Creating Our Own Stories

Women working in industries that are typically male-dominated sometimes unknowingly play an important role in inspiring young women. Similar to the evolution of the career path of the Barbie doll, career options are now endless for girls as they consider their future.

Today – International Women’s Day – we recognize the important role that women play in our industry, and we recognize the hard work the women of DC put forth every day.
As children, girls play with Barbies to create their own stories and imagine what life would be like for their dolls if they were real. Most women had at least one Barbie doll as a child. For women growing up between the 1960s and 1990s, Barbie’s aspirations, as evidenced by the themes on her boxes and corresponding outfits, were to be prom queen, beach goer, a bride, mother, nurse, or teacher. She was meant to be a role model for all girls, yet she had so few appearances and career choices. She was a bit one-dimensional. Somewhere in the late 2000s, she began to change. Now, Barbie can be an astronaut, scientist, construction worker, veterinarian, president and vice president, and pediatrician, among others.

Similar to the evolution of the Barbie doll, the architecture and engineering industry has evolved. Women are becoming more prominent in an industry once dominated by men. Design Collaborative is approximately 35% female, with 23 women on staff. We have two women electrical engineers, six women architects, four women interior designers, three women in business development and marketing, and six women in our office administration. Additionally, we have two women interns.

We’ve participated in STEM focused (Science, Technology, Engineering, and Math) community events aimed at young women currently in high school and college in northeast Indiana. We feel this is the first step to encourage young women to pursue an education and potential career in a STEM field. Women working in industries that are typically male-dominated sometimes unknowingly play an important role in inspiring young women. The career options are now endless for girls as they consider their future. We feel that it’s important for women to be a positive role model for girls in not only the architecture and engineering industry, but any stereotypically male dominated industry.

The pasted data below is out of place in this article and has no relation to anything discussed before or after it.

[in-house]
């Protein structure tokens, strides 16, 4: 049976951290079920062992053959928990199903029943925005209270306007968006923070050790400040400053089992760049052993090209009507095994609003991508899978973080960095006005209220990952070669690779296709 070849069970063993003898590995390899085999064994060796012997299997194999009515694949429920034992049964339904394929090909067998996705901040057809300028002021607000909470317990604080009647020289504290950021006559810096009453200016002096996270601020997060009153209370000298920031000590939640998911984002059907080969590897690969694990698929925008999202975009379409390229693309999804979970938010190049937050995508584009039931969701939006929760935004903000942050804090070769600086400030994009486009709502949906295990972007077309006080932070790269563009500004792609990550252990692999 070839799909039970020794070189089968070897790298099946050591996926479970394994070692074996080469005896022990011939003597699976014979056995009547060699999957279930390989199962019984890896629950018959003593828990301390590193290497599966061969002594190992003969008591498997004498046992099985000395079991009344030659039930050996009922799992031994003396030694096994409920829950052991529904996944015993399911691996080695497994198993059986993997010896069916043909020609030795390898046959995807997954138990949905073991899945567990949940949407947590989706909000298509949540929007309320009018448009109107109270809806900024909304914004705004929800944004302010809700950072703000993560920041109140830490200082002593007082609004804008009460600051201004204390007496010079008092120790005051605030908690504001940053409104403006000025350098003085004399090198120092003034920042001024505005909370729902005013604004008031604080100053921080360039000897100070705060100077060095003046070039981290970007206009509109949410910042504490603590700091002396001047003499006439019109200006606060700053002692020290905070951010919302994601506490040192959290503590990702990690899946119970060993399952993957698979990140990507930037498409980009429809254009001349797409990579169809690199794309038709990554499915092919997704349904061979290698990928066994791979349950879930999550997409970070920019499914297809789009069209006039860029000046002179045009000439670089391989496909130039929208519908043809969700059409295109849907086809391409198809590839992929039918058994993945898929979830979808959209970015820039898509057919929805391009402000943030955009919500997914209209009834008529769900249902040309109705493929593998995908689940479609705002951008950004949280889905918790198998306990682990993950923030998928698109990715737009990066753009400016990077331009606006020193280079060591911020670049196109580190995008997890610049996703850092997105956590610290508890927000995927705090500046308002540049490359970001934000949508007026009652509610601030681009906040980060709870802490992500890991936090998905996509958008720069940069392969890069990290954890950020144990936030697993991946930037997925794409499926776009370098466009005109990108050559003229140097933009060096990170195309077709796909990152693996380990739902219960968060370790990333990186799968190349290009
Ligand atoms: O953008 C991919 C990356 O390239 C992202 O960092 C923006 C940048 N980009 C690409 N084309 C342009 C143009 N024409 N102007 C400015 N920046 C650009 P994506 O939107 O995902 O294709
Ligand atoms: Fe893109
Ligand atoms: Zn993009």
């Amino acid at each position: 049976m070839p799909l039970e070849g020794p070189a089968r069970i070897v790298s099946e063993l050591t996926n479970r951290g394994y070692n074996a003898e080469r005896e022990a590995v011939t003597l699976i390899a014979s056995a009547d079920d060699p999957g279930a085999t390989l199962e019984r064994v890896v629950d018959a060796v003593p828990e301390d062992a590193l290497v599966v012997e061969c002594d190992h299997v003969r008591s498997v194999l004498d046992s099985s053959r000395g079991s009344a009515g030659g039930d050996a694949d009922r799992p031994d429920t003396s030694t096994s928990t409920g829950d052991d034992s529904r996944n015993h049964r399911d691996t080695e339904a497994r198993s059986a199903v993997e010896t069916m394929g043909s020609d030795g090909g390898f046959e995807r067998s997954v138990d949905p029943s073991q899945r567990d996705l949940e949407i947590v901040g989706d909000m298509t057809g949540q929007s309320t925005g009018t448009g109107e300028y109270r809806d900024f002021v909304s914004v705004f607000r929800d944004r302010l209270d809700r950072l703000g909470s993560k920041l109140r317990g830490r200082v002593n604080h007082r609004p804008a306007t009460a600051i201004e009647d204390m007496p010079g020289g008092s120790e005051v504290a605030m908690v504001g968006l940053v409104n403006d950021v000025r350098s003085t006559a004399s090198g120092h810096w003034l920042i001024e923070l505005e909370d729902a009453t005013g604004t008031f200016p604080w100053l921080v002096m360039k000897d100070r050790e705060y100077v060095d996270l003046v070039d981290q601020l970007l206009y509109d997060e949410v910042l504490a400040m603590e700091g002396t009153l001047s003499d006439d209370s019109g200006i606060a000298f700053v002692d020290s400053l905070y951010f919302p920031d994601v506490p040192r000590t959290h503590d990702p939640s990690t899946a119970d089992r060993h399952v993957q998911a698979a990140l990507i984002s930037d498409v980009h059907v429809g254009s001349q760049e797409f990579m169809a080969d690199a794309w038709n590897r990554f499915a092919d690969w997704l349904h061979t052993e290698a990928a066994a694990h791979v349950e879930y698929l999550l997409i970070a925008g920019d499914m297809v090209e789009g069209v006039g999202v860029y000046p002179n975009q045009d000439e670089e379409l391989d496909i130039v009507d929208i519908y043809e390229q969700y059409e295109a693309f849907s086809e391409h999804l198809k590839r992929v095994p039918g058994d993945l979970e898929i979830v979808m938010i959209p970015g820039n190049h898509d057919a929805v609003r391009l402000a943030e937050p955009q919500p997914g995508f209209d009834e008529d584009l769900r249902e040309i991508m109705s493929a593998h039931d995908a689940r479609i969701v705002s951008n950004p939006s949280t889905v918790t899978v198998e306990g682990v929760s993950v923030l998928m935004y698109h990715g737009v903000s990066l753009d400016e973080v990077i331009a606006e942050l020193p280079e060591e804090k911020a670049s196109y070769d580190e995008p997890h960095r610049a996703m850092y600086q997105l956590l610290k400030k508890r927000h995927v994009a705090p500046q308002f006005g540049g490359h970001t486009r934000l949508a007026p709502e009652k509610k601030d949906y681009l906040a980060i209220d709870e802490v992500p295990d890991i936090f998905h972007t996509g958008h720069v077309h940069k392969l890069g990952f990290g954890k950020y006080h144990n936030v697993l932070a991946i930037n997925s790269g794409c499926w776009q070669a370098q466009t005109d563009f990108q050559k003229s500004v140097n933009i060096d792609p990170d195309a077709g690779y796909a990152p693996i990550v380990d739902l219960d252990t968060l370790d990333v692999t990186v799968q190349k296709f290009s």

As a student in high school and college, you’re told to pursue a career in something that you love. For many girls, that’s math and science. That can sometimes be daunting when you go to college and realize there are so few women in your math and science classes. Our advice to young women facing this is to push through; accept the challenge to pursue your dream career and you’ll finish your education by landing a job that you love, just like you were always told to do. Science and math related industries are creating the places we live, the technologies we use, and the science to improve our lives and health. If half of the world’s population is female, we need more women to pursue STEM focused careers to continue adding our perspective to these industries.

When DC started in 1992, there were zero women. Now, there are 23 women working every day to improve people’s worlds and create people-first places. Our industry, much like the Barbie doll, has evolved and continues to change.

Girls play with Barbies to create their own stories. At DC, we’re creating construction documents, leading client meetings, securing future projects, and working with our community to educate its young women as they choose their career paths. These are the stories of our women, and we hope to be role models for young women creating their own stories.


Today – International Women’s Day – we recognize the important role that women play in our industry, and we recognize the hard work the women of DC put forth every day.

Kelsey Rowe, PE - Senior Associate, Electrical Engineer
Kourtney Teegardin - Marketing & Communications Coordinator